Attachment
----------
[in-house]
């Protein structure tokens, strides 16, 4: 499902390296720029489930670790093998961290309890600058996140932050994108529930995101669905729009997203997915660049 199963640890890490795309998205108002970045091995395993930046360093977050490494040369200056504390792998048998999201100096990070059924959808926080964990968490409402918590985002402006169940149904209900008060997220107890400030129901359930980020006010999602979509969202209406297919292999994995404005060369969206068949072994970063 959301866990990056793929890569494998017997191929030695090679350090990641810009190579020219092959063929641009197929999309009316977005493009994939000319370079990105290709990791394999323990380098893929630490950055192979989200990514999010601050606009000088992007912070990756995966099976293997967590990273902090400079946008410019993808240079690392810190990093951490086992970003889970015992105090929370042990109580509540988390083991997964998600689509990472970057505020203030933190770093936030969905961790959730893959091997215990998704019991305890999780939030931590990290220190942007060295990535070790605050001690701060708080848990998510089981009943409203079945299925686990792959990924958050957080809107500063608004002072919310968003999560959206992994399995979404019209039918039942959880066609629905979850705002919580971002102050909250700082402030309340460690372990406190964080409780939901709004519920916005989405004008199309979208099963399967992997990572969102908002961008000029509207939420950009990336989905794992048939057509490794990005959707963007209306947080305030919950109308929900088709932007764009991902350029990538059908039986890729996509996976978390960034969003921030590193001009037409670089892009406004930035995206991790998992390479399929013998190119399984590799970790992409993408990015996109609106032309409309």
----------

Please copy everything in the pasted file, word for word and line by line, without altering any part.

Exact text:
[in-house]
């Protein structure tokens, strides 16, 4: 499902390296720029489930670790093998961290309890600058996140932050994108529930995101669905729009997203997915660049 199963640890890490795309998205108002970045091995395993930046360093977050490494040369200056504390792998048998999201100096990070059924959808926080964990968490409402918590985002402006169940149904209900008060997220107890400030129901359930980020006010999602979509969202209406297919292999994995404005060369969206068949072994970063 959301866990990056793929890569494998017997191929030695090679350090990641810009190579020219092959063929641009197929999309009316977005493009994939000319370079990105290709990791394999323990380098893929630490950055192979989200990514999010601050606009000088992007912070990756995966099976293997967590990273902090400079946008410019993808240079690392810190990093951490086992970003889970015992105090929370042990109580509540988390083991997964998600689509990472970057505020203030933190770093936030969905961790959730893959091997215990998704019991305890999780939030931590990290220190942007060295990535070790605050001690701060708080848990998510089981009943409203079945299925686990792959990924958050957080809107500063608004002072919310968003999560959206992994399995979404019209039918039942959880066609629905979850705002919580971002102050909250700082402030309340460690372990406190964080409780939901709004519920916005989405004008199309979208099963399967992997990572969102908002961008000029509207939420950009990336989905794992048939057509490794990005959707963007209306947080305030919950109308929900088709932007764009991902350029990538059908039986890729996509996976978390960034969003921030590193001009037409670089892009406004930035995206991790998992390479399929013998190119399984590799970790992409993408990015996109609106032309409309």